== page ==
An external modulator/VSG accepts two basebands signals of the same frequency with a 90° phase difference and a carrier waveform crea

ted by an internal/external local oscillator. A perfect quadrature modulator produces a single carrier of 𝑓𝑐−π‘“π‘š or 𝑓𝑐+π‘“π‘š when two sinusoidal signals with the same π‘“π‘š frequency π‘“π‘š and 90° relative phase are applied to its I & Q entries. The resulting IF signal will be a single side band (SSB) carrier with constant amplitude envelope.

Any impairments between the I and Q signals will impact the modulation accuracy.


Differences may arise from:

1. QUAD. ERROR - Quadrature error refers to the phase deviation between the I and Q axis relative to the ideal phase (90°).


2. QUAD. IMBALANCE - Quadrature imbalance refers to the amplitude deviation between the I and Q components of the signal relative to the ideal one (same amplitude).


3. C. FEEDTRHOUGH - Carrier feed through consists in an undesired added DC component to the base band signals.


II. Direct IF generation - Directly generate one or multiple modulated carriers at the RF frequency or at an intermediate frequency (IF). Using a dedicated filter, it is possible to capture the signal image in higher Nyquist bands, thus enable generation at higher carrier frequencies.


Noise, distortion, spurious signals, and phase noise all degrade the quality of the modulation being generated. A method of measuring the accuracy of the generated modulation is to measure the Error Vector Magnitude or EVM.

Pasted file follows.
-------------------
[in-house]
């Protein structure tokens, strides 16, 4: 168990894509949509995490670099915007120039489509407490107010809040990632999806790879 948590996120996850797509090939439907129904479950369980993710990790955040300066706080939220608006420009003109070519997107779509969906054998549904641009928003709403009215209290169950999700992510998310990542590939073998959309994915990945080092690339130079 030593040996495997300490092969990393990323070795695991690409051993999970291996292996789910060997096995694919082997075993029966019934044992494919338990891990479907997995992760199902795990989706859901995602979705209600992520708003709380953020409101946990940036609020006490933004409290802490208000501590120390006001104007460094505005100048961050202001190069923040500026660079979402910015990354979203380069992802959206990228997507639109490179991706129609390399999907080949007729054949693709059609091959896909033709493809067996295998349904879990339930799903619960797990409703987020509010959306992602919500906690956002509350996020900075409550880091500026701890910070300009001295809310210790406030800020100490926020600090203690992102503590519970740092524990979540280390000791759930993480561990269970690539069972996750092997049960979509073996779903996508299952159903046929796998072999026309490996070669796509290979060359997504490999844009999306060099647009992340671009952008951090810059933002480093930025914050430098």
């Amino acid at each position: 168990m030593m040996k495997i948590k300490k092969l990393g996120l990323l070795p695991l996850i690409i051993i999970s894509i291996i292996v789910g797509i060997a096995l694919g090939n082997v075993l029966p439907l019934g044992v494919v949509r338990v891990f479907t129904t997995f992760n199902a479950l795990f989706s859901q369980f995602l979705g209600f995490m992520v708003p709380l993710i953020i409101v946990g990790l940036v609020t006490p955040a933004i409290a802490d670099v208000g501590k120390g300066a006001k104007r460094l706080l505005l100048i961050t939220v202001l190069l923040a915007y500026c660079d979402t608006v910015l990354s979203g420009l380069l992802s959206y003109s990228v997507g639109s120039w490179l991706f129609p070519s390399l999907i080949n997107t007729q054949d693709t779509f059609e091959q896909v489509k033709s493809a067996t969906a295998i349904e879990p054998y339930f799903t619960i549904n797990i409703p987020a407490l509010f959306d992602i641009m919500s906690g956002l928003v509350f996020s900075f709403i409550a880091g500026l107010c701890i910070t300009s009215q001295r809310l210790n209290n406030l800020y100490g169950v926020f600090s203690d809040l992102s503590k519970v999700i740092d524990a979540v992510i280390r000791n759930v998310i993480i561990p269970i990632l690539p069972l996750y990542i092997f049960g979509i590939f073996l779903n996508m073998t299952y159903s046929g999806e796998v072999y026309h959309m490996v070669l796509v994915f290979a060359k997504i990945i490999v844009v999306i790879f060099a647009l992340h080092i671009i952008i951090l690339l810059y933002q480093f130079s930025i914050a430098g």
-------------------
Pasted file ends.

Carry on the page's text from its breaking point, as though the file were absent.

Error Vector Magnitude (EVM) – This measurement shows the error vector (difference) between an ideal constellation point and the transmitted/received point on the IQ plane:


 The impairments that may affect the EVM:

  • Phase/Frequency Accuracy
  • Quadrature Error/Quadrature Imbalance
  • DC/Carrier Feedthrough
  • Jitter & noise


Tabor Electronics High-speed AWGs enables the user to generate I and Q components and even allows direct creation of multiple IF modulated carriers of any modulation scheme using its multi –Nyquist zones operation.

  • Tabor Electronics High speed AWGs specifically designed for IQ baseband signal generation, such as the WX2182C, WX2184C or the SE5082, combined with a high-quality quadrature modulator, allow for the generation of accurate modulated signals with up to 5 GHz of modulation bandwidth.